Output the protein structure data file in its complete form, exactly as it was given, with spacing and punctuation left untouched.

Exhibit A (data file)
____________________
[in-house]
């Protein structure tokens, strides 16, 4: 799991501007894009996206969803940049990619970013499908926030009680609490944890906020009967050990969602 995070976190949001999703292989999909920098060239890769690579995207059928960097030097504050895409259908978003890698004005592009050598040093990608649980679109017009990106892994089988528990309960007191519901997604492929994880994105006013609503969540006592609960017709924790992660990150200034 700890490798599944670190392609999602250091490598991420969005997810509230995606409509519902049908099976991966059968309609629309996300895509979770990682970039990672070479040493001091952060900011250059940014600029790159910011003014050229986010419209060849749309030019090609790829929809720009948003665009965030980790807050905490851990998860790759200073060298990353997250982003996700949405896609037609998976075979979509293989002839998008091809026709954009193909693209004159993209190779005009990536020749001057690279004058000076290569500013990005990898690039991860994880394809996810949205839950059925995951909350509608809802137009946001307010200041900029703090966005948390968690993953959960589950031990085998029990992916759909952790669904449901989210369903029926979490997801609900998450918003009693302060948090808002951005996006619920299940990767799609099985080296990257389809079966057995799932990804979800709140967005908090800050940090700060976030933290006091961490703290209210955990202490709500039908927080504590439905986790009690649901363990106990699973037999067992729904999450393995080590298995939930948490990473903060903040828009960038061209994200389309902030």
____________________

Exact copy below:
[in-house]
């Protein structure tokens, strides 16, 4: 799991501007894009996206969803940049990619970013499908926030009680609490944890906020009967050990969602 995070976190949001999703292989999909920098060239890769690579995207059928960097030097504050895409259908978003890698004005592009050598040093990608649980679109017009990106892994089988528990309960007191519901997604492929994880994105006013609503969540006592609960017709924790992660990150200034 700890490798599944670190392609999602250091490598991420969005997810509230995606409509519902049908099976991966059968309609629309996300895509979770990682970039990672070479040493001091952060900011250059940014600029790159910011003014050229986010419209060849749309030019090609790829929809720009948003665009965030980790807050905490851990998860790759200073060298990353997250982003996700949405896609037609998976075979979509293989002839998008091809026709954009193909693209004159993209190779005009990536020749001057690279004058000076290569500013990005990898690039991860994880394809996810949205839950059925995951909350509608809802137009946001307010200041900029703090966005948390968690993953959960589950031990085998029990992916759909952790669904449901989210369903029926979490997801609900998450918003009693302060948090808002951005996006619920299940990767799609099985080296990257389809079966057995799932990804979800709140967005908090800050940090700060976030933290006091961490703290209210955990202490709500039908927080504590439905986790009690649901363990106990699973037999067992729904999450393995080590298995939930948490990473903060903040828009960038061209994200389309902030």